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I don't see why "being bad at tests" is so forgivable for the GRE. That's what we've been doing for 20 years of our lives in school (or at least 10). You learn stuff, prepare for an exam, and take the exam. Getting a 160 requires more than a few mistakes. It's indicative of a deeper problem, or that you should re-take the exam if you really just couldn't focus or whatever. Especially if you come from a weak school where in calculus classes, everyone gives you tons of partial credit for knowing, e.g., the product rule, but being incapable of computing derivatives without making mistakes, these exams can be somewhat of a reality check if you're that bad with numbers (really, subject GREs are better for this purpose).

I agree that the Q section really provides no new information, but it's alarming at the very least if a STEM student with a 3.8 GPA (or 3.6, or whatever) only gets 160Q, assuming it's a top 50ish school anyway. And the general GRE has little value, but a 160 is a pretty bad score for anyone who's taken a calculus class.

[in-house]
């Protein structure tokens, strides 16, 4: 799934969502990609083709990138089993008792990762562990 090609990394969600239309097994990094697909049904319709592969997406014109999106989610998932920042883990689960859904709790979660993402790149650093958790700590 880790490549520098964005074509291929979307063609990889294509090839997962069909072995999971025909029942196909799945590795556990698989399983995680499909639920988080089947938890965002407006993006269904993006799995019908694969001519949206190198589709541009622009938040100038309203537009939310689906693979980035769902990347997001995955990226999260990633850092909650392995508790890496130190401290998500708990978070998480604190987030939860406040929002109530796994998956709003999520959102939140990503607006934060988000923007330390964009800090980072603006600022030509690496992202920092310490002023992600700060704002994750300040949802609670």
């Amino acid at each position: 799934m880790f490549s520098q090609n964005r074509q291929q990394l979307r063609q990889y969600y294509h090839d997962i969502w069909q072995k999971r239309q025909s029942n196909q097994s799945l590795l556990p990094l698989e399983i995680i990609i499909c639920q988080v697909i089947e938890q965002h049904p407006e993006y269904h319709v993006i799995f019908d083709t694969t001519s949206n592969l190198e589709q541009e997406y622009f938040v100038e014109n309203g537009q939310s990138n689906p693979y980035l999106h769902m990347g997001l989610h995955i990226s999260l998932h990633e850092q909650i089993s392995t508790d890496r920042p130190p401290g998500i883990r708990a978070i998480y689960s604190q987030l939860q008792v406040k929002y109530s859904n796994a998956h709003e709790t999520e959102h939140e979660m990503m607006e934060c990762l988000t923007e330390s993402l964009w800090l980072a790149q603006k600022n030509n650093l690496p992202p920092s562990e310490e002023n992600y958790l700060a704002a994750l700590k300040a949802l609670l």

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Exactly. This is why if I see a STEM major with a Q score of 160, I don't think "oh this person doesn't know how to do math". Instead, I would say this person probably just made a few silly mistakes on the GRE (or does not do multiple choice math tests well) and ignore the Q score.

There's also a ton of other metrics that measure your quantitative ability (e.g. all the college level math courses or other math-intensive courses on the transcript) that the Q score provides very little new information. And as I argue above, I would even say that it provides no useful information because the Q sections do not test any quantitative skills relevant to graduate work in STEM.

I read the same statement and came to a different conclusion( either, a lot of STEM test-takers do the test without that 1-day preparation, or they are all so mediocre that they don't score what they should ... the second being a rather pretentious statement).

I've taken graduate courses on PDE and Numerical analysis, and I am on the 80th percentile(161). I just dislike doing math "against the clock", or playing with numbers to get a blatant non-general solution(which is a winning strategy for the GRE, I've read).[ Or the GRE just gave me a reality check and I have a poor quant skill]